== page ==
What concepts (culture, religion) are important for analysis and how does the author define these concepts?

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Culture and religion (itself an important part of culture) are indeed categories for analysis in The Embarrassment of Riches. In fact, the book is fundamentally an examination of Dutch culture in a particular historical moment: the so-called "Golden Age" following Dutch independence from Spain in the late sixteenth century....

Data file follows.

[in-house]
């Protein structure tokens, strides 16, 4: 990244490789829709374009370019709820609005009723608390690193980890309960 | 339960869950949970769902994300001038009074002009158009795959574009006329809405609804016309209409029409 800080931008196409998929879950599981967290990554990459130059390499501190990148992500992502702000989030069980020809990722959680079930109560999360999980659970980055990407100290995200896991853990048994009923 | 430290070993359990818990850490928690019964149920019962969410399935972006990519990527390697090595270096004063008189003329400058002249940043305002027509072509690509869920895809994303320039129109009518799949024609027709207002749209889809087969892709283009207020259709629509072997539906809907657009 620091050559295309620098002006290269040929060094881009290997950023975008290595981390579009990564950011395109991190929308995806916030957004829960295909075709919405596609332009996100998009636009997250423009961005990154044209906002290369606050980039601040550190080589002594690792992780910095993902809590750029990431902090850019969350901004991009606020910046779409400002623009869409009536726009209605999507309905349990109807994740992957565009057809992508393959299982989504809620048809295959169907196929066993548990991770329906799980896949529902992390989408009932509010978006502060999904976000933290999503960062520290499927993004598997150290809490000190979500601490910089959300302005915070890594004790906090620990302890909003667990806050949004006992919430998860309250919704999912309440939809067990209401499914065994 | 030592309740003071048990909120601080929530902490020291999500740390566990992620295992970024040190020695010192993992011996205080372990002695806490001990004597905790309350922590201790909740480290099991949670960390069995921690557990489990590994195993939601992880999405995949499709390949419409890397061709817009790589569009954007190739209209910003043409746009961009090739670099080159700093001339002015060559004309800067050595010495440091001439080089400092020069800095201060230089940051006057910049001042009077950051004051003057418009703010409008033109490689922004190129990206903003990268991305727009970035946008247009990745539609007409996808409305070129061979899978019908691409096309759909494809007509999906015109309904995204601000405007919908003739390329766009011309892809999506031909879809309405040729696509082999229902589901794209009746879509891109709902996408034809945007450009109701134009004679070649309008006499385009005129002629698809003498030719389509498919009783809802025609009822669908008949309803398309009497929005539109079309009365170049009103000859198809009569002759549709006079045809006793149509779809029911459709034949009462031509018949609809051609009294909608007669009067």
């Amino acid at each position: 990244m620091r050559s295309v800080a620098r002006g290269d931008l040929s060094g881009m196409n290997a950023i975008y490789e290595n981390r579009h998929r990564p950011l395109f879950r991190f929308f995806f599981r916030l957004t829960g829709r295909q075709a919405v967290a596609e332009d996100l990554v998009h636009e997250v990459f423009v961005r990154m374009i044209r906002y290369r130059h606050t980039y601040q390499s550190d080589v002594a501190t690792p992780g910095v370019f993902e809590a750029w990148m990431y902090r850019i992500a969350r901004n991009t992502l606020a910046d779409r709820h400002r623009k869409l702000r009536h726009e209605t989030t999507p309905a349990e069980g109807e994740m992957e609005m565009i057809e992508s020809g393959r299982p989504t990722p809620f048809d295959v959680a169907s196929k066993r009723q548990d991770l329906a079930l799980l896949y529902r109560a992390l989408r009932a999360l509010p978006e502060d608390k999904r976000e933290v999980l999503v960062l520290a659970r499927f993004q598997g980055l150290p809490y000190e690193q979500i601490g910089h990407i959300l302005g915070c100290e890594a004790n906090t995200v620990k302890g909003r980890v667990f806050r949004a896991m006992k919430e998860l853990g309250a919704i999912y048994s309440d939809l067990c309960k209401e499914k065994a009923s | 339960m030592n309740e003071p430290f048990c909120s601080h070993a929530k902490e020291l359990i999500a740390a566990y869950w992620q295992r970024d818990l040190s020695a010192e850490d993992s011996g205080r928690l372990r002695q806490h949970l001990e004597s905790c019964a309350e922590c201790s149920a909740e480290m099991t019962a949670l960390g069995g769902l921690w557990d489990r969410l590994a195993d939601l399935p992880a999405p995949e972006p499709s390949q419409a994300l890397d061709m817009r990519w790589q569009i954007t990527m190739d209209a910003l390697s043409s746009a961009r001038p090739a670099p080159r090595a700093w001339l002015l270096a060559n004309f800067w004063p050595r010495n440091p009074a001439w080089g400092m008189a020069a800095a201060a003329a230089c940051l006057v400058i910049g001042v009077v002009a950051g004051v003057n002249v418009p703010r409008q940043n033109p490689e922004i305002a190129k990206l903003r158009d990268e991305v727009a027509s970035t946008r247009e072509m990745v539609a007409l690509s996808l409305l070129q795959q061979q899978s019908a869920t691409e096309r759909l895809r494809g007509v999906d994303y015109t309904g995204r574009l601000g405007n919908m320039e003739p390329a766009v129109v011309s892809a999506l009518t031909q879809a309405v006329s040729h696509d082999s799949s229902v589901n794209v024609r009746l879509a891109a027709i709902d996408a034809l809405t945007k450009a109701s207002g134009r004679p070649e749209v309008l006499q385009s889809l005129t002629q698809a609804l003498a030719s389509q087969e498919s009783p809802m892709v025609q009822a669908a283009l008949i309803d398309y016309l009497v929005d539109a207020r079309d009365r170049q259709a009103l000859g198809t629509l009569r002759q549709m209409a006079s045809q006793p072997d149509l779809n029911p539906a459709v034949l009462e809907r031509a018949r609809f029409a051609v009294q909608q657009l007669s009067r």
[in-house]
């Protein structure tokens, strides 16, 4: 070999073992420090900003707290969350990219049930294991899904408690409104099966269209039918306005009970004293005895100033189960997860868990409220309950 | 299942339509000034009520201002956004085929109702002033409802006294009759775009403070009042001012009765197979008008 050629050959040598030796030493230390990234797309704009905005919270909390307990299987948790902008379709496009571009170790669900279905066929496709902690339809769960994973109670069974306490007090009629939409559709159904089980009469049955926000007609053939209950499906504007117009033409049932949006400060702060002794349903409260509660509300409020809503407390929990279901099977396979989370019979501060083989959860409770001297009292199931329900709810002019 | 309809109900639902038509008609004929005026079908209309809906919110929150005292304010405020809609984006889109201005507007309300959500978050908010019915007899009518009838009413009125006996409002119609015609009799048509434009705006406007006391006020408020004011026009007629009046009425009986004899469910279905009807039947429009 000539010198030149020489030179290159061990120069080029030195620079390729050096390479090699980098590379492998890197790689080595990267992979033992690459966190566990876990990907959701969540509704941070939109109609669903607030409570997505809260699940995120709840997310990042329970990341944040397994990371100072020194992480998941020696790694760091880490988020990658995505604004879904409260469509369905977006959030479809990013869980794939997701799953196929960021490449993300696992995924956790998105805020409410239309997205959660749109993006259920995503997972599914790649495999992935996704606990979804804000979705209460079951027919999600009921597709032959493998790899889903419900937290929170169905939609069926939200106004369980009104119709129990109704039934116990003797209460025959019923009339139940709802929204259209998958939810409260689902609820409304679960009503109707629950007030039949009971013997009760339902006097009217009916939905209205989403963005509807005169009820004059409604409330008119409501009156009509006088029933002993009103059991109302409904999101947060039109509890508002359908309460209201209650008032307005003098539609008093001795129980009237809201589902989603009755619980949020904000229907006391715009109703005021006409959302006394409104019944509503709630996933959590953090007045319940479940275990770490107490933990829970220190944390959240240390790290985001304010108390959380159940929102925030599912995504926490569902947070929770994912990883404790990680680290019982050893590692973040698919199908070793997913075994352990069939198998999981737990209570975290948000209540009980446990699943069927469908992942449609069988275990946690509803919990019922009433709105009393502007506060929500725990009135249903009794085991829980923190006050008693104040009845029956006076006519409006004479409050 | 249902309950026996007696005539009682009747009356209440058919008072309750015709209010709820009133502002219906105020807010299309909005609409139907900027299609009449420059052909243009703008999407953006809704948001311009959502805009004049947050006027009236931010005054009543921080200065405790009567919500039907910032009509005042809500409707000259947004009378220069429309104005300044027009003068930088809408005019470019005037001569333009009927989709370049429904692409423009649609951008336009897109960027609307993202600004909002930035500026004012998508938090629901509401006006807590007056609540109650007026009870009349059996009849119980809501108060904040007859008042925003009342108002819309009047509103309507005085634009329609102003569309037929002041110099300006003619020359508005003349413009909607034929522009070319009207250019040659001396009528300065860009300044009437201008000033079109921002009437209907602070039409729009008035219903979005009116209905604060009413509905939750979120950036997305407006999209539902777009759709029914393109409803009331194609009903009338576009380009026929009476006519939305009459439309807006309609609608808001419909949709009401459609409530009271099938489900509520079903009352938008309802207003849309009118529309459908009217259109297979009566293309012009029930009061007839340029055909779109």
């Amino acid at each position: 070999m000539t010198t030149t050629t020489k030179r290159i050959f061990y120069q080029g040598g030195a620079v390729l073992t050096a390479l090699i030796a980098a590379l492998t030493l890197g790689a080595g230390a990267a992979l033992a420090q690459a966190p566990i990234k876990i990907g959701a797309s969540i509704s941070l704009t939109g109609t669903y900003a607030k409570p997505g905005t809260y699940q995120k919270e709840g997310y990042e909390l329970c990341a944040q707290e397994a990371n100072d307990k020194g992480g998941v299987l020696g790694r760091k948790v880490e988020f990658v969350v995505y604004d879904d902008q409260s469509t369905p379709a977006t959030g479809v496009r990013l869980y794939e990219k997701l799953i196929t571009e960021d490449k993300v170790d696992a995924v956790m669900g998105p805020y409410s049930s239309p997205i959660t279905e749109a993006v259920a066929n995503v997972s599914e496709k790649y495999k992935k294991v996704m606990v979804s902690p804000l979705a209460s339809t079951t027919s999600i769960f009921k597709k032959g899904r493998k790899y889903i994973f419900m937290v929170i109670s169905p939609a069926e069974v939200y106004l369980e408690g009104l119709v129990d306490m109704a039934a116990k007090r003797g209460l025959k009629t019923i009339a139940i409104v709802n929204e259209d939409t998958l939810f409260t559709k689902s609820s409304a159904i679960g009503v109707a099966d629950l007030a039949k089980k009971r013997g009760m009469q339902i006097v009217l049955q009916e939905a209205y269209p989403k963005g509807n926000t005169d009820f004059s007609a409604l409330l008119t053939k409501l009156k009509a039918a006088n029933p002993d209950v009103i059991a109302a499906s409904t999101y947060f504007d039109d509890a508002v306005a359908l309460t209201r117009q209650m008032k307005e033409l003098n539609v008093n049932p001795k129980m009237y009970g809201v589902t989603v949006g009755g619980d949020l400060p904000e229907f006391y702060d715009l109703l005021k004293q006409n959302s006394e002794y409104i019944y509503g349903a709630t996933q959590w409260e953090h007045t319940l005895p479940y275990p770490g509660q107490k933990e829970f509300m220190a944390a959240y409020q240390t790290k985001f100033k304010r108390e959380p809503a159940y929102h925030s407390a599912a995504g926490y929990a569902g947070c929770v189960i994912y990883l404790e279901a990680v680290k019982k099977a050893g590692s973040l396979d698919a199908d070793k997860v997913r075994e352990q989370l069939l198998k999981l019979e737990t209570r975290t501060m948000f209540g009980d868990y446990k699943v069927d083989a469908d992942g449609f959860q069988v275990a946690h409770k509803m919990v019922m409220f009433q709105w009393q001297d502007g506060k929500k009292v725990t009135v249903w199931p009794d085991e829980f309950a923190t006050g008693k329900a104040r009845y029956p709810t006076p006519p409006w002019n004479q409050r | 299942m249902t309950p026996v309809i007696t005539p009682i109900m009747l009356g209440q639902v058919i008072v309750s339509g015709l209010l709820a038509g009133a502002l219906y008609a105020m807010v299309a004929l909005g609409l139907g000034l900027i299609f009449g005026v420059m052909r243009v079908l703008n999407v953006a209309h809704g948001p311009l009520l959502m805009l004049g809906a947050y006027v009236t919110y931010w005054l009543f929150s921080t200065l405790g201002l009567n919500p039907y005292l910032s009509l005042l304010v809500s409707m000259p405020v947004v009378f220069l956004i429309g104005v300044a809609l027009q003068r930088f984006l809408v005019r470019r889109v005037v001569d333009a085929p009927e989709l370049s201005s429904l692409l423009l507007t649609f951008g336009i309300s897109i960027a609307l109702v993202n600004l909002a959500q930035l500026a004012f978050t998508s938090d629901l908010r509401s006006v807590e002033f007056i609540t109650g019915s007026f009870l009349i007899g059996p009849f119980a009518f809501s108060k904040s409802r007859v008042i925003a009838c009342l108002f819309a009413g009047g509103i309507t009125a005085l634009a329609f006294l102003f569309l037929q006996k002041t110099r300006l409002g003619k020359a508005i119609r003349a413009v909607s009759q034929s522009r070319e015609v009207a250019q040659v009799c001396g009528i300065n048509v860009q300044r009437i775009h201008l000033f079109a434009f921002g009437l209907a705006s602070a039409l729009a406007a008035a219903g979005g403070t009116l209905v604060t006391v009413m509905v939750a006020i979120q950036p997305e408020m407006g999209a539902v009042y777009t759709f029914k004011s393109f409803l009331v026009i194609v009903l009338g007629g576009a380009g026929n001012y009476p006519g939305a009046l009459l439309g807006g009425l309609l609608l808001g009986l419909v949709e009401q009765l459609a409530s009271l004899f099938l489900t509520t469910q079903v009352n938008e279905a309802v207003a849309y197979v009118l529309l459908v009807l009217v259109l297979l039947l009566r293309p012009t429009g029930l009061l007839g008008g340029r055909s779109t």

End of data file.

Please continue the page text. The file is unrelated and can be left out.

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Culture and religion (itself an important part of culture) are indeed categories for analysis in The Embarrassment of Riches. In fact, the book is fundamentally an examination of Dutch culture in a particular historical moment: the so-called "Golden Age" following Dutch independence from Spain in the late sixteenth century. Generally, Schama is describing something that historians call "mentalités," the collective mindset of the Dutch people. This is really what he means by "culture," which, quoting Emile Durkheim, he characterizes as the "collective or common conscience." For Schama, then, "culture" does not just include high art. It encompasses religion, human geography, economics, the family, and other aspects of life. He analyzes these different aspects of Dutch life, concluding that Dutch mentalité is shaped by such factors as their Calvinist faith, the precariousness of their existence as a low-lying region, their obsession with physical space, and above all the vast material wealth that flooded the country in the seventeenth century. So, "culture" is a category of analysis that includes a number of different facets.

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